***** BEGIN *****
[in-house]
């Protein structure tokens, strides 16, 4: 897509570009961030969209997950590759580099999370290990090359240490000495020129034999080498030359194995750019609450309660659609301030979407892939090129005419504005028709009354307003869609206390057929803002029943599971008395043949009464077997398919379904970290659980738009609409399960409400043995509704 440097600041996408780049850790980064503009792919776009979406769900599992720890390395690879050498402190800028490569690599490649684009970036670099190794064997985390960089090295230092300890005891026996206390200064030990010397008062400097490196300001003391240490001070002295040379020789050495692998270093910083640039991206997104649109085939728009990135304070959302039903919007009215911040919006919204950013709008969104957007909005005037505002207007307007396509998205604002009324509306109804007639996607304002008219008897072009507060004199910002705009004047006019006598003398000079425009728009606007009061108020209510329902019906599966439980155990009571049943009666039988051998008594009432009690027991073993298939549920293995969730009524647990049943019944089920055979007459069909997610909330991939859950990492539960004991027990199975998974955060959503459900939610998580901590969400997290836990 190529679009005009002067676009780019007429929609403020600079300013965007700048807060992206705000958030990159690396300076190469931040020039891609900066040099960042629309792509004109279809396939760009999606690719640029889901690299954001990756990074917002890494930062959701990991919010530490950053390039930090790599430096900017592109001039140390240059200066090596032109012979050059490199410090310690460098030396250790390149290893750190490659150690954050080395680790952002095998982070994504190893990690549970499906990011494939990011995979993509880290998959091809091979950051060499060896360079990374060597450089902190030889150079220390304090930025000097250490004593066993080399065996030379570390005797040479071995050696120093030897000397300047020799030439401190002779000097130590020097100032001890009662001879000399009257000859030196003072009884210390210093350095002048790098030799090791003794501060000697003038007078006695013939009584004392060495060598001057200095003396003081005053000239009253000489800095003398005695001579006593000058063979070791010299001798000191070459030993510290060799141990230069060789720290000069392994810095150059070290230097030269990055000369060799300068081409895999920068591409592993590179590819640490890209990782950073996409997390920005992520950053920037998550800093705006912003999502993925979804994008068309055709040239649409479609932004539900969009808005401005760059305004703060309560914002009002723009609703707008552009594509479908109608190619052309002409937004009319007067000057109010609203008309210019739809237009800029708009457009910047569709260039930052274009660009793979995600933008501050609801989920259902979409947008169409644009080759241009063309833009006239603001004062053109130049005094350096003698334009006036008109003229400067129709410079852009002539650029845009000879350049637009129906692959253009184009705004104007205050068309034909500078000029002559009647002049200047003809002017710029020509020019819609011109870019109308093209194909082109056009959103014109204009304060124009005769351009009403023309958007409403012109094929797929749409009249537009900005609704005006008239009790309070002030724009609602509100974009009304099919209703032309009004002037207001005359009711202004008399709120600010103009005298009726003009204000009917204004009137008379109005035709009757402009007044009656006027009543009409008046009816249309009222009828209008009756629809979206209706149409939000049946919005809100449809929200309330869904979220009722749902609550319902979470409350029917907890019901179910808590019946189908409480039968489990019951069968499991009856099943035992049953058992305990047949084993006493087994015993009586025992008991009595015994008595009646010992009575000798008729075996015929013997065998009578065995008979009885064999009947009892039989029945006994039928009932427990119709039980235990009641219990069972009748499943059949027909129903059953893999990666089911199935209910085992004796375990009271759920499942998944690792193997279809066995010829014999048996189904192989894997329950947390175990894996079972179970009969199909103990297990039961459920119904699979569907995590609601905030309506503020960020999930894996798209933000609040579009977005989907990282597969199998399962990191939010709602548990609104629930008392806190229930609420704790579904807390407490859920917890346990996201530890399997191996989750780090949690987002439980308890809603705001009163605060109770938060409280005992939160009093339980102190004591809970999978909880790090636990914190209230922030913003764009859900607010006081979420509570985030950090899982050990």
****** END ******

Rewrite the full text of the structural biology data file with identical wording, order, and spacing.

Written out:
[in-house]
């Protein structure tokens, strides 16, 4: 897509570009961030969209997950590759580099999370290990090359240490000495020129034999080498030359194995750019609450309660659609301030979407892939090129005419504005028709009354307003869609206390057929803002029943599971008395043949009464077997398919379904970290659980738009609409399960409400043995509704 440097600041996408780049850790980064503009792919776009979406769900599992720890390395690879050498402190800028490569690599490649684009970036670099190794064997985390960089090295230092300890005891026996206390200064030990010397008062400097490196300001003391240490001070002295040379020789050495692998270093910083640039991206997104649109085939728009990135304070959302039903919007009215911040919006919204950013709008969104957007909005005037505002207007307007396509998205604002009324509306109804007639996607304002008219008897072009507060004199910002705009004047006019006598003398000079425009728009606007009061108020209510329902019906599966439980155990009571049943009666039988051998008594009432009690027991073993298939549920293995969730009524647990049943019944089920055979007459069909997610909330991939859950990492539960004991027990199975998974955060959503459900939610998580901590969400997290836990 190529679009005009002067676009780019007429929609403020600079300013965007700048807060992206705000958030990159690396300076190469931040020039891609900066040099960042629309792509004109279809396939760009999606690719640029889901690299954001990756990074917002890494930062959701990991919010530490950053390039930090790599430096900017592109001039140390240059200066090596032109012979050059490199410090310690460098030396250790390149290893750190490659150690954050080395680790952002095998982070994504190893990690549970499906990011494939990011995979993509880290998959091809091979950051060499060896360079990374060597450089902190030889150079220390304090930025000097250490004593066993080399065996030379570390005797040479071995050696120093030897000397300047020799030439401190002779000097130590020097100032001890009662001879000399009257000859030196003072009884210390210093350095002048790098030799090791003794501060000697003038007078006695013939009584004392060495060598001057200095003396003081005053000239009253000489800095003398005695001579006593000058063979070791010299001798000191070459030993510290060799141990230069060789720290000069392994810095150059070290230097030269990055000369060799300068081409895999920068591409592993590179590819640490890209990782950073996409997390920005992520950053920037998550800093705006912003999502993925979804994008068309055709040239649409479609932004539900969009808005401005760059305004703060309560914002009002723009609703707008552009594509479908109608190619052309002409937004009319007067000057109010609203008309210019739809237009800029708009457009910047569709260039930052274009660009793979995600933008501050609801989920259902979409947008169409644009080759241009063309833009006239603001004062053109130049005094350096003698334009006036008109003229400067129709410079852009002539650029845009000879350049637009129906692959253009184009705004104007205050068309034909500078000029002559009647002049200047003809002017710029020509020019819609011109870019109308093209194909082109056009959103014109204009304060124009005769351009009403023309958007409403012109094929797929749409009249537009900005609704005006008239009790309070002030724009609602509100974009009304099919209703032309009004002037207001005359009711202004008399709120600010103009005298009726003009204000009917204004009137008379109005035709009757402009007044009656006027009543009409008046009816249309009222009828209008009756629809979206209706149409939000049946919005809100449809929200309330869904979220009722749902609550319902979470409350029917907890019901179910808590019946189908409480039968489990019951069968499991009856099943035992049953058992305990047949084993006493087994015993009586025992008991009595015994008595009646010992009575000798008729075996015929013997065998009578065995008979009885064999009947009892039989029945006994039928009932427990119709039980235990009641219990069972009748499943059949027909129903059953893999990666089911199935209910085992004796375990009271759920499942998944690792193997279809066995010829014999048996189904192989894997329950947390175990894996079972179970009969199909103990297990039961459920119904699979569907995590609601905030309506503020960020999930894996798209933000609040579009977005989907990282597969199998399962990191939010709602548990609104629930008392806190229930609420704790579904807390407490859920917890346990996201530890399997191996989750780090949690987002439980308890809603705001009163605060109770938060409280005992939160009093339980102190004591809970999978909880790090636990914190209230922030913003764009859900607010006081979420509570985030950090899982050990």